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But what other plans does Nintendo have?
Could Nintendo finally be getting into the mobile phone space, or does the company have more malicious plans?
NeoGAF member Rösti has found a Nintendo patent that the United States Patent and Trademark Office has just made public. It allows for Gameboy emulation on other hardware, most notably mobile phones. The patent also allows for emulation on the seat-back displays of airplanes, or trains, and the ever modern PDA.
Gameboy emulators have been around for years now. The most popular Gameboy Advanced Emulator, Visual Boy Advance, has been around since 2004. Emulators have also been on handheld devices for a while too. Emulators were available for devices like the Palm Treo, a PDA from the mid-2000s. Now, Gameboy emulators can be found all over the Google Play Store and Windows Phone Marketplace. At a time, emulators were available for Apple’s iPhone, but Apple has since removed those emulators. It is still possible to install an emulator on your iPhone, but it would require you to jailbreak it.
Either way, Nintendo has been pretty aware of Gameboy emulation on other platforms, as detailed in the patent filing.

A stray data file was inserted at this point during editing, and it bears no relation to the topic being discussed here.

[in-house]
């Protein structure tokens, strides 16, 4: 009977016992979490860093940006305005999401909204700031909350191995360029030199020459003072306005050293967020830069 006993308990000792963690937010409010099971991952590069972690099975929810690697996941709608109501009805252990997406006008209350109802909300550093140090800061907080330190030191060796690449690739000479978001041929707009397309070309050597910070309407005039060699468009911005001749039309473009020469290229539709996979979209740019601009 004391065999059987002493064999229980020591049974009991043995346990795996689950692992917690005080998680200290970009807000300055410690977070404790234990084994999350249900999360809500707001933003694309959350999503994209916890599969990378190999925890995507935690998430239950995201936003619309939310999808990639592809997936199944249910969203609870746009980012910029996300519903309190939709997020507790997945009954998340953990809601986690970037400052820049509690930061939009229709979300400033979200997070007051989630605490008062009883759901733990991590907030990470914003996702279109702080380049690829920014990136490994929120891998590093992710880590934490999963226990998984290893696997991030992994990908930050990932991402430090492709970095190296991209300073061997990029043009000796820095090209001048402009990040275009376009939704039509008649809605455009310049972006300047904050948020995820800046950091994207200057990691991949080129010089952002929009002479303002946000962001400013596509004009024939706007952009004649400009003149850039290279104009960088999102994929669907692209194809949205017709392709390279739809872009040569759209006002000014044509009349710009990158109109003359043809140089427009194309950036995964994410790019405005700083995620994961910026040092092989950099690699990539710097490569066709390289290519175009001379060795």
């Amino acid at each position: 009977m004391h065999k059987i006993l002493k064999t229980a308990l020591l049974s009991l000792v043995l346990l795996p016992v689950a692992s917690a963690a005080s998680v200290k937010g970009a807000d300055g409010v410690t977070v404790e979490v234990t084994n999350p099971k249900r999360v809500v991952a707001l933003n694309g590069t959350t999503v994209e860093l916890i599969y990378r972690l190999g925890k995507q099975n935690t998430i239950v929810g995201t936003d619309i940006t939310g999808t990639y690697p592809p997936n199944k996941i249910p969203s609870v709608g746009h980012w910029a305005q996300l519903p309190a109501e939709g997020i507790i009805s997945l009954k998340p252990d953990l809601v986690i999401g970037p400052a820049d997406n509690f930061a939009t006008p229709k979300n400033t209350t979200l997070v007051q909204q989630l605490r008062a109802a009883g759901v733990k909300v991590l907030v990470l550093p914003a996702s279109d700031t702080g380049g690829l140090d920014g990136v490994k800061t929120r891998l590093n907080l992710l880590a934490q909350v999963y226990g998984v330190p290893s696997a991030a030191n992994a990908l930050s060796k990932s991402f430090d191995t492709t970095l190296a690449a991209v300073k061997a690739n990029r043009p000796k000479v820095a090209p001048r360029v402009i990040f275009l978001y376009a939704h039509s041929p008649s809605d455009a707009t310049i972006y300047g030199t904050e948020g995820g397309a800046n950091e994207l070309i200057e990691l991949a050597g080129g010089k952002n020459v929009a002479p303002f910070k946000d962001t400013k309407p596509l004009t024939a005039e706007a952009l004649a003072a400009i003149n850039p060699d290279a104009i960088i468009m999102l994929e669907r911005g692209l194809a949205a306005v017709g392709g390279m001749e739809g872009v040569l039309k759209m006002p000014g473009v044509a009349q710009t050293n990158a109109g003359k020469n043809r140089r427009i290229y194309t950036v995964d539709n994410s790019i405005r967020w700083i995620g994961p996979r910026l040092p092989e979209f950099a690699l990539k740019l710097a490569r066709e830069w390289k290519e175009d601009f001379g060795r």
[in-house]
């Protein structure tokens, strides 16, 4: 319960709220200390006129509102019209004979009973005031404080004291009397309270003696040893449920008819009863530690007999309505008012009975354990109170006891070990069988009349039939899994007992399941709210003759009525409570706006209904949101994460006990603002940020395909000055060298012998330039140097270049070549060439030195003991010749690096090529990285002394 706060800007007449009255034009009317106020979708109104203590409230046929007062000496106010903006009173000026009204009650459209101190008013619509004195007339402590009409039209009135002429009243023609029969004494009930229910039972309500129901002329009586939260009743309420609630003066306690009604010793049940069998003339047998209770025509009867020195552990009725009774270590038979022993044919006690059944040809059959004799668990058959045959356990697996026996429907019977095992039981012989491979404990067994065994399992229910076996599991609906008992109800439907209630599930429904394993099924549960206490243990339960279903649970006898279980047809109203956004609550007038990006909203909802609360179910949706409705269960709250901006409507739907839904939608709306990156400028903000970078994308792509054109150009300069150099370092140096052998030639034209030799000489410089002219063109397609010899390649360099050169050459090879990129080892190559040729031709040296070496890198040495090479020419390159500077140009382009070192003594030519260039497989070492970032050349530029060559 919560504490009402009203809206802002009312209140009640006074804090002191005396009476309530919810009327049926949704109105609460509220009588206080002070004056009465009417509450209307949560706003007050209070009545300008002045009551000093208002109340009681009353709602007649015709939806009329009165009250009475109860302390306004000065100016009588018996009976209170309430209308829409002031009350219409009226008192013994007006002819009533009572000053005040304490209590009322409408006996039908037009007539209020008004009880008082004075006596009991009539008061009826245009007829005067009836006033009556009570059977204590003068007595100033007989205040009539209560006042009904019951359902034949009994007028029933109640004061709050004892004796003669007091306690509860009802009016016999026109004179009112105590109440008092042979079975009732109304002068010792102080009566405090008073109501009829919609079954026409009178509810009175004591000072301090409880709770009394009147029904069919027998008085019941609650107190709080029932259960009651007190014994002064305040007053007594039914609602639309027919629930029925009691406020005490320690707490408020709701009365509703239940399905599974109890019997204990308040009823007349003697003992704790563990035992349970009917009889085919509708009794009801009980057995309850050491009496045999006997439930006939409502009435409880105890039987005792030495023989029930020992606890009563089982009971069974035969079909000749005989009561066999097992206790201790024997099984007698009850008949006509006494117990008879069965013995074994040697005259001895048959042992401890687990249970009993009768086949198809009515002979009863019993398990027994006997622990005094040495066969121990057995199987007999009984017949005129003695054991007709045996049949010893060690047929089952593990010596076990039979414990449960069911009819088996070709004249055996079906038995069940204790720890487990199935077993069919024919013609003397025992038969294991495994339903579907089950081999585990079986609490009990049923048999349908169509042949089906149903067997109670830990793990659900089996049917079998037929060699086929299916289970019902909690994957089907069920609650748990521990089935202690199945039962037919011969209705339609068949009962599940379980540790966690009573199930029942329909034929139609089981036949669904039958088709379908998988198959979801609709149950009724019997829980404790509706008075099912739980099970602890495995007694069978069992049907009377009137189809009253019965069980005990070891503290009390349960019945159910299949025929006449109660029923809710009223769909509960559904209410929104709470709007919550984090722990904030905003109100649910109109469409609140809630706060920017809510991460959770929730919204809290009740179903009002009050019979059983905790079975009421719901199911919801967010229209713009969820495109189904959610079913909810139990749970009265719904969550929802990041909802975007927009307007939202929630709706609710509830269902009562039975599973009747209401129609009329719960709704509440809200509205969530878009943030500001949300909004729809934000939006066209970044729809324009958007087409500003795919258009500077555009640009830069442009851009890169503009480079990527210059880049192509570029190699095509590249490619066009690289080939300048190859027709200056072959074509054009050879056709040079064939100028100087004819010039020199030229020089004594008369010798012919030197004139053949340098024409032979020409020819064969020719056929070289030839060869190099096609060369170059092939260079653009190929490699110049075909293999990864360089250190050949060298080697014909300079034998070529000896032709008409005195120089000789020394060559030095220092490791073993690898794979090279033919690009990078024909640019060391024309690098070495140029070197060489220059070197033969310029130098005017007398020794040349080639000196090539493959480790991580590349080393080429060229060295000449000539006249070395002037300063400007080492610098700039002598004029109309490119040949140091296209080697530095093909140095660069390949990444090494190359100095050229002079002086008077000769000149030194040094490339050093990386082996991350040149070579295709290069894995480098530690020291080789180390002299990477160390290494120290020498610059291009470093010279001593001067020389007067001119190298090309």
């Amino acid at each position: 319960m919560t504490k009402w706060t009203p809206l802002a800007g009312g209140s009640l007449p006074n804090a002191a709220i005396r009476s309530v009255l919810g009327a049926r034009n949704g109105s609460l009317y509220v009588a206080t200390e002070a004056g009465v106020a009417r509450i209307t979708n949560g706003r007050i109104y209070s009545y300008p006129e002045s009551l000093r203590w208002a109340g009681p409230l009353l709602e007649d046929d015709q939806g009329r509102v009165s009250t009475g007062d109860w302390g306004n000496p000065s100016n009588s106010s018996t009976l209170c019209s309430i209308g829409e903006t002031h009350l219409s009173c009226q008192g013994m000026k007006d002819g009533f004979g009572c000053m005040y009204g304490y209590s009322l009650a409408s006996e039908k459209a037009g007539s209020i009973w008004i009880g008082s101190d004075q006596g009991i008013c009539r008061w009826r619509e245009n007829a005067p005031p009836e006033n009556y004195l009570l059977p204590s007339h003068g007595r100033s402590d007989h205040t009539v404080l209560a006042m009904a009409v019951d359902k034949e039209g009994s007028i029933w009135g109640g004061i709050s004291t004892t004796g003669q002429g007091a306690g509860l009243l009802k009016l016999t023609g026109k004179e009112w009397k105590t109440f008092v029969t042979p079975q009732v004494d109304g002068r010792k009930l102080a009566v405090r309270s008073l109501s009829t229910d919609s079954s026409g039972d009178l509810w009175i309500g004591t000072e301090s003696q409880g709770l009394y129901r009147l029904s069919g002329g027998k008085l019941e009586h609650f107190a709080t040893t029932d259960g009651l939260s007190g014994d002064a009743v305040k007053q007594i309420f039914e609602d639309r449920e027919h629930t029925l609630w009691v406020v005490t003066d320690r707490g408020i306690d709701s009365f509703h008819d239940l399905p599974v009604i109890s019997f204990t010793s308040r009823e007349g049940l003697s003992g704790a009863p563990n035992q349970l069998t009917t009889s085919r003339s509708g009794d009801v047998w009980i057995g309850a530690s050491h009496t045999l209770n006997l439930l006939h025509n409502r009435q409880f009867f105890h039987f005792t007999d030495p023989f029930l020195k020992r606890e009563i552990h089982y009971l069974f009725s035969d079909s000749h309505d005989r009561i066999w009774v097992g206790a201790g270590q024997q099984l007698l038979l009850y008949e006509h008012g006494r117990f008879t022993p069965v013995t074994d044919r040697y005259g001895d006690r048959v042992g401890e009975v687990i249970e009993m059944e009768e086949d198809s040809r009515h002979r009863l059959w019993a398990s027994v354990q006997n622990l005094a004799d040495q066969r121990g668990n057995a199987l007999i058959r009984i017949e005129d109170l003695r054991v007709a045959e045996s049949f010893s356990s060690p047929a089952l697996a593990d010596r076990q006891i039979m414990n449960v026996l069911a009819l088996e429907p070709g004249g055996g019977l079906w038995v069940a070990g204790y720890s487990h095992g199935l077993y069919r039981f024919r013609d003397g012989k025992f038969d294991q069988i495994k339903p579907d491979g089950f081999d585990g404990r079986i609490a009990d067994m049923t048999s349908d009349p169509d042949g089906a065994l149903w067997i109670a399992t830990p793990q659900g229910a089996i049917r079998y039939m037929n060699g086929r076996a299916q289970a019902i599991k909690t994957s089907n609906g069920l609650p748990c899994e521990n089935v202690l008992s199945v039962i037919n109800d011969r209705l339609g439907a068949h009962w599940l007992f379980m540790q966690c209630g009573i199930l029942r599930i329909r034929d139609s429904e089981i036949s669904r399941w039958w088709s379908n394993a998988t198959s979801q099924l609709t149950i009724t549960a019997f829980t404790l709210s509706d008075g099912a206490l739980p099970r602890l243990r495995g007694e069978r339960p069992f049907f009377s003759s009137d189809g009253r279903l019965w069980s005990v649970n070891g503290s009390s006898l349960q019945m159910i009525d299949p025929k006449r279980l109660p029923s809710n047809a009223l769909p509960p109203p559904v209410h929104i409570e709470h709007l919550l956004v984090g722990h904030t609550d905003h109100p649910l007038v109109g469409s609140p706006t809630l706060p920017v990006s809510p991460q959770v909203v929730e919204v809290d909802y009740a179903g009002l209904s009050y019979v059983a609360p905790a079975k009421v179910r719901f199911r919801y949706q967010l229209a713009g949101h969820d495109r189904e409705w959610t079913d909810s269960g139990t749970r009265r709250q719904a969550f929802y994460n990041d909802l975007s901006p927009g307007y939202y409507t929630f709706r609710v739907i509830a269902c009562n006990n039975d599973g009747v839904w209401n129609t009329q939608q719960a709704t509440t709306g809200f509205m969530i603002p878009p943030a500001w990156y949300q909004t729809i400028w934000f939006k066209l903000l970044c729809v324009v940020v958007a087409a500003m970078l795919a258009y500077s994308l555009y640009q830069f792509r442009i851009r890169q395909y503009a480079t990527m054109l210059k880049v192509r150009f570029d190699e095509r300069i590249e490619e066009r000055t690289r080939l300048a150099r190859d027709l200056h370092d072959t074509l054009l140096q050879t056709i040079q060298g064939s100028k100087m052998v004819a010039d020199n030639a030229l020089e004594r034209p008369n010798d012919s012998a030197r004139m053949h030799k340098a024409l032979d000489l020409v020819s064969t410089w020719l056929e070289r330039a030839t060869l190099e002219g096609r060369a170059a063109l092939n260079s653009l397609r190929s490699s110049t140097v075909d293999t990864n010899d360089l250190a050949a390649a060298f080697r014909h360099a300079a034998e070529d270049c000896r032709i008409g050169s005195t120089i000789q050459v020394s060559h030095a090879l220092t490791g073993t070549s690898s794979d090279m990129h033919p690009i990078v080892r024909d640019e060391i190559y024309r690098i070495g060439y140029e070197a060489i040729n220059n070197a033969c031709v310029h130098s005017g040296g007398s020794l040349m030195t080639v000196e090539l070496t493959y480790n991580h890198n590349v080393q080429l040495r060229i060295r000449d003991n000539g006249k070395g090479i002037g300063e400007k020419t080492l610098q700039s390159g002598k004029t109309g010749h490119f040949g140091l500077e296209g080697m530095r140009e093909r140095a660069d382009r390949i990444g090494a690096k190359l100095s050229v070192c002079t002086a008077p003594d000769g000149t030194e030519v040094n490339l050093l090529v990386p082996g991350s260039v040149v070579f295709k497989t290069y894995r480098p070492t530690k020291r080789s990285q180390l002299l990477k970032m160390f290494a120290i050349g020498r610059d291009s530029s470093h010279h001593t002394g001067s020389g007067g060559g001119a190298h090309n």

A number of GAME BOY.RTM. emulators have been written for a variety of different platforms ranging from personal digital assistants to personal computers. However, further improvements are possible and desirable.
Nintendo does acknowledge that the screens on the back of a 15-year-old Boeing 747 might now have the processing power to emulate Super Mario World, and therefore some optimization may be necessary to get the closest possible experience.
A low-capability platform (e.g., a seat-back display or a personal digital assistant) may not have enough processing power to readily provide acceptable speed performance. Unless the software emulator is carefully designed and carefully optimized, it will not be able to maintain real time speed performance when running on a slower or less highly capable processor
So, Nintendo’s goal here with this patent is to create a Gameboy Emulator that can run well on even the most mediocre of hardware.
This isn’t the first time, however, that Nintendo games have been on the back seats of locomotives. Back in the early ’90s, Nintendo partnered with Singapore Airlines to put its games on every seat. As a kid flying on a family trip to Karachi back in 1994, it was a godsend.
If Nintendo does file a patent on emulating its hardware, that could also mean an end to third party emulation. Nintendo could be rearing to put its games on mobile phones via emulation. To curb the potential loss in sales by those who install emulators and ROM’s for free, it could be a big hit to gamers. Who can blame Nintendo though, it’s a company with investors and needs to make money. It’s just the way the cookie crumbles. If you plan on installing some emulators, we would suggest you do it sooner rather than later.
Imad Khan is a gaming and esports reporter. His work has been featured on Digital Trends and ESPN.